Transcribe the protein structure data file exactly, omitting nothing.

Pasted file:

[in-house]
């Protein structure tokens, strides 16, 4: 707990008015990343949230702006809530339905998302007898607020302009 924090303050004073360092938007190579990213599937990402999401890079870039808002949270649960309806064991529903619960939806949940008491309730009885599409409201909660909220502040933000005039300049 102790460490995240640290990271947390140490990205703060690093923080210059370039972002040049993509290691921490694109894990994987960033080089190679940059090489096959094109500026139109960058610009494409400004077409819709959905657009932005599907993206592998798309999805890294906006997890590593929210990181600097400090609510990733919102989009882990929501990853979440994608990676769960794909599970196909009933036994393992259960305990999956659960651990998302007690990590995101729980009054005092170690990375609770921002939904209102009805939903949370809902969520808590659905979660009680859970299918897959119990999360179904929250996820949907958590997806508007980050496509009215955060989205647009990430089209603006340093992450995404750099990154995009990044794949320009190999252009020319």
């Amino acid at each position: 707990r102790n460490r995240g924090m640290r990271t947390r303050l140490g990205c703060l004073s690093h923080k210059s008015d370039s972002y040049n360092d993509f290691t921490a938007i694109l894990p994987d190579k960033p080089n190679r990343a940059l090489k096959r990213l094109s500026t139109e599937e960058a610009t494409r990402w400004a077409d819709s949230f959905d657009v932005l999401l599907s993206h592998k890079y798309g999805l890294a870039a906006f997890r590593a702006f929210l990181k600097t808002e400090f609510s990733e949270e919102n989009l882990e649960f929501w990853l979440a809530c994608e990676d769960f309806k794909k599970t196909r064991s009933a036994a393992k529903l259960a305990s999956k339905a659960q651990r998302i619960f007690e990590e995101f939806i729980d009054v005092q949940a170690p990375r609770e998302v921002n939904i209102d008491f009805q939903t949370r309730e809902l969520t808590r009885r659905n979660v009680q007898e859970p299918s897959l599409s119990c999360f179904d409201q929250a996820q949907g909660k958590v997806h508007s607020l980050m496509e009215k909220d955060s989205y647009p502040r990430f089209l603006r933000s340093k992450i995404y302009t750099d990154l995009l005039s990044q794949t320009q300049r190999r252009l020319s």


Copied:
[in-house]
């Protein structure tokens, strides 16, 4: 707990008015990343949230702006809530339905998302007898607020302009 924090303050004073360092938007190579990213599937990402999401890079870039808002949270649960309806064991529903619960939806949940008491309730009885599409409201909660909220502040933000005039300049 102790460490995240640290990271947390140490990205703060690093923080210059370039972002040049993509290691921490694109894990994987960033080089190679940059090489096959094109500026139109960058610009494409400004077409819709959905657009932005599907993206592998798309999805890294906006997890590593929210990181600097400090609510990733919102989009882990929501990853979440994608990676769960794909599970196909009933036994393992259960305990999956659960651990998302007690990590995101729980009054005092170690990375609770921002939904209102009805939903949370809902969520808590659905979660009680859970299918897959119990999360179904929250996820949907958590997806508007980050496509009215955060989205647009990430089209603006340093992450995404750099990154995009990044794949320009190999252009020319």
């Amino acid at each position: 707990r102790n460490r995240g924090m640290r990271t947390r303050l140490g990205c703060l004073s690093h923080k210059s008015d370039s972002y040049n360092d993509f290691t921490a938007i694109l894990p994987d190579k960033p080089n190679r990343a940059l090489k096959r990213l094109s500026t139109e599937e960058a610009t494409r990402w400004a077409d819709s949230f959905d657009v932005l999401l599907s993206h592998k890079y798309g999805l890294a870039a906006f997890r590593a702006f929210l990181k600097t808002e400090f609510s990733e949270e919102n989009l882990e649960f929501w990853l979440a809530c994608e990676d769960f309806k794909k599970t196909r064991s009933a036994a393992k529903l259960a305990s999956k339905a659960q651990r998302i619960f007690e990590e995101f939806i729980d009054v005092q949940a170690p990375r609770e998302v921002n939904i209102d008491f009805q939903t949370r309730e809902l969520t808590r009885r659905n979660v009680q007898e859970p299918s897959l599409s119990c999360f179904d409201q929250a996820q949907g909660k958590v997806h508007s607020l980050m496509e009215k909220d955060s989205y647009p502040r990430f089209l603006r933000s340093k992450i995404y302009t750099d990154l995009l005039s990044q794949t320009q300049r190999r252009l020319s």